Some conversations are more difficult to have than others. Here’s a look back on seven tough moments of interpersonal communication from the past few decades.
1. Steve Jobs Gets Fired (1985)
John Sculley, then Apple’s CEO, was tasked with boosting sales of the Apple II. Jobs, then chairman and head of the Macintosh division, thought the Macintosh computer should get all Apple II’s marketing dollars, to try to boost its sales. The two men clashed. “I said, I’m going to go to the board,’” Sculley recounted recently. “And he said ‘I don’t believe you’ll do it,’ and I said, ‘Watch me.’” The board sided with Sculley, removed Jobs from the Macintosh division, making him essentially a king without a country. He resigned not long after.
2. The Unabomber’s Brother Turns Him In (1996)
David Kaczynski was filled with a sinking feeling when his wife pointed out linguistic similarities between the 35,000 word “manifesto” written by the Unabomber and David’s reclusive brother, Ted. In particular, the phrase “cool-headed logicians.” “It was a feeling of being trapped–trapped in this brother relationship, trapped in this dilemma in which people’s lives were at stake either way. One way, if we did nothing, another bomb might go off and more people might die. The other way, I turned Ted in and he would be executed,” David told the Guardian, about his agonizing decision. Finally, David decided to direct the FBI’s attention to his brother, who was living in remote Montana.
3. Floyd Landis Comes Clean (2010)
Pro cyclist Floyd Landis had his Tour de France title stripped in 2006 after testing positive for testosterone, but for years he denied he doped. He even wrote a book denying it, Positively False. But finally, in 2010 Landis wrote a letter to cycling officials owning up to everything, and implicating, among others, teammate Lance Armstrong in long-standing doping practices. “The driver pretended to have engine trouble and stopped on a remote mountain road for an hour or so so the entire team could have half a liter of blood added,” was one juicy tidbit.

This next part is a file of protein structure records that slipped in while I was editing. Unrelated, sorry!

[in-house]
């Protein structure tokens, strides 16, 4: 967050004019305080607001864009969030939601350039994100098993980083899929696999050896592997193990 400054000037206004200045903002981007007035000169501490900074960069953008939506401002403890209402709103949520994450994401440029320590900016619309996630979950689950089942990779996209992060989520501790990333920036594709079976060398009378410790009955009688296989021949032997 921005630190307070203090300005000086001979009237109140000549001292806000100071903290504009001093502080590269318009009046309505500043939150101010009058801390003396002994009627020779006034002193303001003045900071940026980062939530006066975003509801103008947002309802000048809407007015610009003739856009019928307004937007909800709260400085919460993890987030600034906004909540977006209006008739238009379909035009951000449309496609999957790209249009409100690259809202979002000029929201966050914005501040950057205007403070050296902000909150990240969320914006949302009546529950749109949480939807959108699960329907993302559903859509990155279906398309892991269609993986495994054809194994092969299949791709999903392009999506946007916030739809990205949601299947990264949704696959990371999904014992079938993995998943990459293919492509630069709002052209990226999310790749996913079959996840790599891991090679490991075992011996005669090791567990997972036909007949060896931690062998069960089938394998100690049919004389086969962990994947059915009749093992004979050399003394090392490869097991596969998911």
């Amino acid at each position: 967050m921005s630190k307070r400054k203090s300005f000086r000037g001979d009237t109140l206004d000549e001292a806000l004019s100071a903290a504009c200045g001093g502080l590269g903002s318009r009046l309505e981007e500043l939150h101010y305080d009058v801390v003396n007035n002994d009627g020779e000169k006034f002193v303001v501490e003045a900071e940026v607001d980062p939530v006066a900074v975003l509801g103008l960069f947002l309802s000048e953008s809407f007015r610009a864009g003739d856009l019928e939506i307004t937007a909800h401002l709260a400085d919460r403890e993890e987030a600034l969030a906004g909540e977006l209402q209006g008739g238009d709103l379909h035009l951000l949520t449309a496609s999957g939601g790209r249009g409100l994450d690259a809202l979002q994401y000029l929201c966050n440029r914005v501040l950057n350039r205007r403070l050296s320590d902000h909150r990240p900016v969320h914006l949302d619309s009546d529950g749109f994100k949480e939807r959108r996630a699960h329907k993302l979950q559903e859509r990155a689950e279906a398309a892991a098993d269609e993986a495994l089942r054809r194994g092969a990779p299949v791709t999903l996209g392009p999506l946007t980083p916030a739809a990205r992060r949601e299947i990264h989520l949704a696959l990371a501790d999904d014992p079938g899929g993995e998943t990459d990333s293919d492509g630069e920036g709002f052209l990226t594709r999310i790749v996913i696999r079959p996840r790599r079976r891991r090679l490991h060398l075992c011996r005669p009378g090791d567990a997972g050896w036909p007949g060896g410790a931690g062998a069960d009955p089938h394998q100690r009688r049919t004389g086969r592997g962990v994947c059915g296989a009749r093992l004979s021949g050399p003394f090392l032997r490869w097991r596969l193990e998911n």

4. Jonah Lehrer Panics (2012)
Then-New Yorker staff writer Jonah Lehrer plagiarized and made up facts and quotes for many of his stories. Lehrer was first pinned down in a lie by Tablet magazine’s Michael Moynihan, who thought some quotes from a book Lehrer wrote, attributed to Bob Dylan, sounded fishy. Moynihan pressed Lehrer in a series of squirm-inducing phone calls. “When contacted, Lehrer provided an explanation…Two of the quotes confounding me, he explained, could be found in a more complete version of that interview that is not publicly available….” After three weeks of these types of calls, Lehrer finally admitted to Moynihan he had “panicked” and was “deeply sorry for lying.”
5. Marianne Gingrich Can’t Go For That (2012)
During Newt Gingrich’s run for president, his second ex-wife, Marianne Gingrich, told ABC news that in 1999, prior to divorcing her, Gingrich asked her on the phone for an open marriage. “I said to him ‘We’ve been married a long time’ and he said ‘Yes, but you want me all to yourself. Calista [Bisek, Gingrich’s then-mistress, now wife] doesn’t care what I do.’ He was asking to have an open marriage, and I refused.”
6. Paula Deen on the Today show (2013)
After admitting she had used “the N-word” in the past, during a videotaped deposition taken when a former employee sued her, some of Paula Deen’s business partners (Food Network, Smithfield Foods) severed ties. Then she got grilled on the Today show. Matt Laurer: “Right now it seems that an informal jury of your fans… are you a racist? “No, no I’m not,” wept Deen, who tried to explain that the “N-word” really upset her now, and she had only used it in back in the day.
7. Justine Lands (2013)
The racist tweet of InterActive Corp (IAC) PR director Justine Sacco, “Going to Africa. Hope I don’t get AIDS! Just kidding. I’m white!” was posted before her plane took off. It went viral when she was in the air, spawning the hashtag #HasJustineLandedYet, and a tizzy of schadenfreude. One citizen journalist waiting at her arrival gate reported that she was greeted by what appeared to be a sister or friend who said, “Don’t worry, it will all blow over soon.” Sacco was allegedly on the phone, with a distraught look on her face, doing what appeared to be damage control: “No, I really didn’t think it would!”